1921 (May 6). COURT GIVES NEW LEAVE FOR SALE OF GLIMANHAGA FARM. The Glimanhaga guardianship case occupied the attention of Judge W.B. Hile in the superior court again today. It came up this time in the form of a report from Jonas Loucks, guardian of Fannie (now dead) and Catherine Glimanhaga, and in the filing of claims against the estate by him, and by Ira and Anne Christophel, his son-in-law and daughter. A recent decision by the court was that a sale of the 80-acre farm of the Glimanhagas in Harrison township to the Christophels was void because of irregularities and the sale was set aside with permission for the guardian to amend his petition for permission to sell and begin over again. This petition was filed today and along with it was a claim by the guardian for $2,949.12 for money he has expended in paying interest, taxes, etc. The claim of the Christophels is for $6,164.38, and is for money expended in repairs to buildings, the erection of a barn, rebuilding fences, care of Catherine Glimanhaga, etc. Fannie Glimanhaga died in 1916. The two houses on the place were burned last winter. The value of the land is placed at $7,200. The indebtedness, including the claims, is placed at $9,268.21. Permission to sell was granted; bond being fixed at $15,000.[69] [70]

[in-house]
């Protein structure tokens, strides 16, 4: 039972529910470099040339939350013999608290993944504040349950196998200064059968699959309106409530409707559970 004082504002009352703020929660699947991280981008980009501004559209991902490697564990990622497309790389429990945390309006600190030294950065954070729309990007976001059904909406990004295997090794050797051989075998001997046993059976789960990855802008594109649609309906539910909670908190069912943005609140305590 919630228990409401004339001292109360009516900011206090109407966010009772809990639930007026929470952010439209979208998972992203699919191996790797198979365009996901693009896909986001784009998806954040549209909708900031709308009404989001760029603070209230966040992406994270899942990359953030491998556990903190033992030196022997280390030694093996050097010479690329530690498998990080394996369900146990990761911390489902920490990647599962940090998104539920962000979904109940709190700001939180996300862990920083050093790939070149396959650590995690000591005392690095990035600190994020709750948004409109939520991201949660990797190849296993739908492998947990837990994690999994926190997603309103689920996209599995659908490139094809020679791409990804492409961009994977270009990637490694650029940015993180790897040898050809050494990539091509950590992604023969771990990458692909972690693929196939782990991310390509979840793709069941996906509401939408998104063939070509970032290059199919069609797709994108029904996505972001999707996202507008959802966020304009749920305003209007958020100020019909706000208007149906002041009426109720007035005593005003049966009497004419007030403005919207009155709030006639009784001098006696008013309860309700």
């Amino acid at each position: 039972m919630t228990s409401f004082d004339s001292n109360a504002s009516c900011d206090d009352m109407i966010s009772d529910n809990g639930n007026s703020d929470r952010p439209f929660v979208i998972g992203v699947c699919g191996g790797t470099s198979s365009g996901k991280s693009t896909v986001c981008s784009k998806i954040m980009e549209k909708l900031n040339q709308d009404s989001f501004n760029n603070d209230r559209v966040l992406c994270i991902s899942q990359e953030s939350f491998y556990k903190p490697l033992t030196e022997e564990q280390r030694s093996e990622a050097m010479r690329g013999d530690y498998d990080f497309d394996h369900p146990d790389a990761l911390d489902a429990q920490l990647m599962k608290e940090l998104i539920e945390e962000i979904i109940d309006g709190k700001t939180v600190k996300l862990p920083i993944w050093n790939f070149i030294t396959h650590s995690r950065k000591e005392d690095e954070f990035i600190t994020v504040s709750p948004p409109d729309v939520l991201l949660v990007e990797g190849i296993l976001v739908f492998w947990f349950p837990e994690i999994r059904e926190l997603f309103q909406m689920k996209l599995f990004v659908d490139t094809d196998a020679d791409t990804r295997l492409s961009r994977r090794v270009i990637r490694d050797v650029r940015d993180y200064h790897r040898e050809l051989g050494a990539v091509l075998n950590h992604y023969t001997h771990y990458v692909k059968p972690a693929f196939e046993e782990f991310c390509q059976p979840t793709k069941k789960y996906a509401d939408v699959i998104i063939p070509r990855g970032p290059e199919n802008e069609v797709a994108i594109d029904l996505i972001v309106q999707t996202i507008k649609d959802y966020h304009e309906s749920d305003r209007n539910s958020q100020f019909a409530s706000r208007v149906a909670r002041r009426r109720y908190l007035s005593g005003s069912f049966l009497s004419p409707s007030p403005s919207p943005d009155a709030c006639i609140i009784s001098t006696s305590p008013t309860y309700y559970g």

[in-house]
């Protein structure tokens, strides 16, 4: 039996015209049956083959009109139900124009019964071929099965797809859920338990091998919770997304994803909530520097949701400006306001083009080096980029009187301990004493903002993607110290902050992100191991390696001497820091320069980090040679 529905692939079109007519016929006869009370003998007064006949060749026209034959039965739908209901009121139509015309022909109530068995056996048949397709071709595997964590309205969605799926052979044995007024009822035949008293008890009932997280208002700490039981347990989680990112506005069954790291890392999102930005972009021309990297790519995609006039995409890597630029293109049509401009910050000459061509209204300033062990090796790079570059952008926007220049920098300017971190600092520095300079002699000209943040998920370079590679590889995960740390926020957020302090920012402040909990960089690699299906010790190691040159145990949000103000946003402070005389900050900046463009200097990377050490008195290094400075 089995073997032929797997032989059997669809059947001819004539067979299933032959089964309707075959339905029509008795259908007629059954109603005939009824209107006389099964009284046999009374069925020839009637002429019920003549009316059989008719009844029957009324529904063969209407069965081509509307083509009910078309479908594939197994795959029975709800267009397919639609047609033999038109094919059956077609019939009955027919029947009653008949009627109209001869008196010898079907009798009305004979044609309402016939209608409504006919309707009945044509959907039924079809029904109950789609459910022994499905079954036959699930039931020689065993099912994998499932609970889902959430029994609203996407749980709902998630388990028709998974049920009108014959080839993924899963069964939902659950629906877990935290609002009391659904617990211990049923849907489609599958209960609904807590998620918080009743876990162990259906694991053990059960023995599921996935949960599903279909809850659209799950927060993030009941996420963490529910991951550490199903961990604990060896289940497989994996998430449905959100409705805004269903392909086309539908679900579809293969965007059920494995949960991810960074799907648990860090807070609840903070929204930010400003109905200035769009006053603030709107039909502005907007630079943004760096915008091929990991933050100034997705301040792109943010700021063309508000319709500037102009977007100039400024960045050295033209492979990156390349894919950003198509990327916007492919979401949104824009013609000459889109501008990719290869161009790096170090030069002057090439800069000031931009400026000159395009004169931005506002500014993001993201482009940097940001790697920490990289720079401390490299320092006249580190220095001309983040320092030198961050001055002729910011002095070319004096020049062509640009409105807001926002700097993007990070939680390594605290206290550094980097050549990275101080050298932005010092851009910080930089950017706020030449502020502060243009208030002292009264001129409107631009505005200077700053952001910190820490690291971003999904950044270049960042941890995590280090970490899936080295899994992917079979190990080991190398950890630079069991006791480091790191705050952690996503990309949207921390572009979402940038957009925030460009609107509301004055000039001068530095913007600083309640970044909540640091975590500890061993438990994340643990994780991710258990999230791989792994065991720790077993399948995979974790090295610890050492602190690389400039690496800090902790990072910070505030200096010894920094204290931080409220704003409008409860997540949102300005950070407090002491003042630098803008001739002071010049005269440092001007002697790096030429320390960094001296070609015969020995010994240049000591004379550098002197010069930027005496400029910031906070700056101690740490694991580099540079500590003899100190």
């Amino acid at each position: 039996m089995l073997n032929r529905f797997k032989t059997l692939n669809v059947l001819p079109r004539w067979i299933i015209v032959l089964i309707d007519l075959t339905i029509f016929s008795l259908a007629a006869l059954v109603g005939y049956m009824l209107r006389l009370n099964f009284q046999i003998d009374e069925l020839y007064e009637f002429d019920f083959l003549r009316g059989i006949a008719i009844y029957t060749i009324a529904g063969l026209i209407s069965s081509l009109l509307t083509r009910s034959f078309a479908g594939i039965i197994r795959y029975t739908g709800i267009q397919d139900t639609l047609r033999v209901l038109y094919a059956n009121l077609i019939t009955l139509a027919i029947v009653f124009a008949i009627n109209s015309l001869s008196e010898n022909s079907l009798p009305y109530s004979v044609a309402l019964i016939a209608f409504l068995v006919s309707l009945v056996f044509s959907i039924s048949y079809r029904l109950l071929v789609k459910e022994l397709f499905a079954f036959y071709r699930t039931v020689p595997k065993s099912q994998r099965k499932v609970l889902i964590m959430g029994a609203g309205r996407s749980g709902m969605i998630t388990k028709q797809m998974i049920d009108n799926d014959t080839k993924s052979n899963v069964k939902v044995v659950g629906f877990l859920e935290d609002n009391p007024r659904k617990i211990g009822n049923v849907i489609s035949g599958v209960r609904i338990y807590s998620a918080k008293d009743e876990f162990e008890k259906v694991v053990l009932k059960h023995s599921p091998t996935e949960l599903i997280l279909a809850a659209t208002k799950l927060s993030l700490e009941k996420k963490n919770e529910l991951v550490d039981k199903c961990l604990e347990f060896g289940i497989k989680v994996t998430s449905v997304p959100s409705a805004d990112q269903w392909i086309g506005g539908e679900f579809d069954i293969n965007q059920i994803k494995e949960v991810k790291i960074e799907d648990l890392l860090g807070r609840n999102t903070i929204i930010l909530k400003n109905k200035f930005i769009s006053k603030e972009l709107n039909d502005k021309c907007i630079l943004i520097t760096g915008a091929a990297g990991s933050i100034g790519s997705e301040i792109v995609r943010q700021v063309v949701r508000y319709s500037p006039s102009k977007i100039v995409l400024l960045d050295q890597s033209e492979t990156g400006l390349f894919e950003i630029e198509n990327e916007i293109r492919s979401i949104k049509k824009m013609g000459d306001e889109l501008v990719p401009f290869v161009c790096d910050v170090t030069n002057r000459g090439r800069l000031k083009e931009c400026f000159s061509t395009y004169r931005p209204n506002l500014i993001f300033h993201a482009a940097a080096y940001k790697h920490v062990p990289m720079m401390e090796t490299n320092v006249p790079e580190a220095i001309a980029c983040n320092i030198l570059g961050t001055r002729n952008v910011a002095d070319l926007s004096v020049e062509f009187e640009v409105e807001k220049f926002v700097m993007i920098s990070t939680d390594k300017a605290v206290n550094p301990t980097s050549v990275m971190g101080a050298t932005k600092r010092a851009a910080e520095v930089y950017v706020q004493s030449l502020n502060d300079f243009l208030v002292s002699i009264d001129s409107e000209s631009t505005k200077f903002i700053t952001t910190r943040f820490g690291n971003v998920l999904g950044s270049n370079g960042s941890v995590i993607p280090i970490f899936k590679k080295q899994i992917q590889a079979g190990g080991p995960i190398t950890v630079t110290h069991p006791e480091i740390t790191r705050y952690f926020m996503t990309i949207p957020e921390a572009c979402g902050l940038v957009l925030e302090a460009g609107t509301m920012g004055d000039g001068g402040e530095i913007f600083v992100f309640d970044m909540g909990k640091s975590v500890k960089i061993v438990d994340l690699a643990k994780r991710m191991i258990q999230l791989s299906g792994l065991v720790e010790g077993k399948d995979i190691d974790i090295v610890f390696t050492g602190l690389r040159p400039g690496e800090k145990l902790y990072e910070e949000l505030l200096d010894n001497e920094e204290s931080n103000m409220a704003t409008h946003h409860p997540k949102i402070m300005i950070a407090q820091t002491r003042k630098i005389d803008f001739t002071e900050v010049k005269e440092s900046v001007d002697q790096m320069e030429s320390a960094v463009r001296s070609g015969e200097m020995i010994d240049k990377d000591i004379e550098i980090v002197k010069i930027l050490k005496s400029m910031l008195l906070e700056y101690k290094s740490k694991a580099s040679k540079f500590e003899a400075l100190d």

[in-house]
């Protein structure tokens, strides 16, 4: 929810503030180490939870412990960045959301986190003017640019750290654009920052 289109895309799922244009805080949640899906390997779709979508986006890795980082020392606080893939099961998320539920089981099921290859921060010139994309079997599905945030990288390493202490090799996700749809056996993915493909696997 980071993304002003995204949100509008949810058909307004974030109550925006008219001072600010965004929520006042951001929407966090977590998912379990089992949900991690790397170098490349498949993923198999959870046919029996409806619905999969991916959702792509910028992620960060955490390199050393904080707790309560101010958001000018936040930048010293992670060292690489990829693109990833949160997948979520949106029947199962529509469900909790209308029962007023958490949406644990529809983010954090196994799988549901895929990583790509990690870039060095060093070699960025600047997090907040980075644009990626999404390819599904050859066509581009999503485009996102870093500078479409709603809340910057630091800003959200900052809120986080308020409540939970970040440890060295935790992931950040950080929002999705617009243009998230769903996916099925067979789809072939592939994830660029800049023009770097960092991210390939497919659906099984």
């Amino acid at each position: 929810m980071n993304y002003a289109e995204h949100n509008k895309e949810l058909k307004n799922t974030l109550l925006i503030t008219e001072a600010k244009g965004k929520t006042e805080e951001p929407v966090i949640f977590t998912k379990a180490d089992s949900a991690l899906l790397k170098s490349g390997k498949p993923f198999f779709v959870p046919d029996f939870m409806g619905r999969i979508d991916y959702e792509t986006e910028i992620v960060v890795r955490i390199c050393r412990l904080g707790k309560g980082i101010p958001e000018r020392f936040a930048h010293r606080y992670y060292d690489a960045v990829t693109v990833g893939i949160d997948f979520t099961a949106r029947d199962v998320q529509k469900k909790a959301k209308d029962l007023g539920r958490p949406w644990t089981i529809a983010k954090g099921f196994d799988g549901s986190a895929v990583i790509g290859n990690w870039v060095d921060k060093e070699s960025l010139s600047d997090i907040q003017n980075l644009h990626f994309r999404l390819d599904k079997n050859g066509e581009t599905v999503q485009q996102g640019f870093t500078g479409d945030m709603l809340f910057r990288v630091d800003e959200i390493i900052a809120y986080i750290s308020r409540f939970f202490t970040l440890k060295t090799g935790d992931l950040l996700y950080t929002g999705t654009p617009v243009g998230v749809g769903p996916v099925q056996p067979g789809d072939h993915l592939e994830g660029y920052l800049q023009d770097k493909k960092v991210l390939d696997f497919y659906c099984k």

1921 (Dec 15). Judge Hile has announced his decision in the case of Ira and Emma Christophel against the estate of Catherine Glimanhaga to recover the money expended in improvements made on the farm of Miss Glimanhaga and for care of her and an invalid sister. The Christophels asked for $6,167, and the court awards them $4,278.40.[71]